The Met Hosts Exhibit on 17th Century Chinese Landscape Paintings

"Dreams of Yellow Mountain: Landscapes of Survival in Seventeenth-Century China" will be open at the Galleries for Chinese Painting and Calligraphy at The Metropolitan Museum of Art in New York City from September 13, 2003, through January 25, 2004. This exhibition focuses on landscape paintings created by "leftover subjects" of the Ming dynasty living in and around the former Ming capital of Nanjing during the early years of the Manchu Qing dynasty (1644-1911).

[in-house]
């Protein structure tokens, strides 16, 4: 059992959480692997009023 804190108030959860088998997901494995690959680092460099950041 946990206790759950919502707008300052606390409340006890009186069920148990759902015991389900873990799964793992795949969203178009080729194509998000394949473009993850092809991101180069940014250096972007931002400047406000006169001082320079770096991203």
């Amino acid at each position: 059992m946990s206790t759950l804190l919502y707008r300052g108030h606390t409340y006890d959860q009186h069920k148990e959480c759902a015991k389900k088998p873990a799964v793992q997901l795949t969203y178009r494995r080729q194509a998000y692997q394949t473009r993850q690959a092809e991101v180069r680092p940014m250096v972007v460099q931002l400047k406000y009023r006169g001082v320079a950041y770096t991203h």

For these loyalist artists, images of landscape, often inspired by Yellow Mountain (Mount Huang), symbolized survival, resistance, and reclusion in response to alien rule.

Featuring 50 works drawn from both the Museum's permanent holdings and private collections, this exhibition will be the most comprehensive presentation of such landscapes ever mounted in the United States.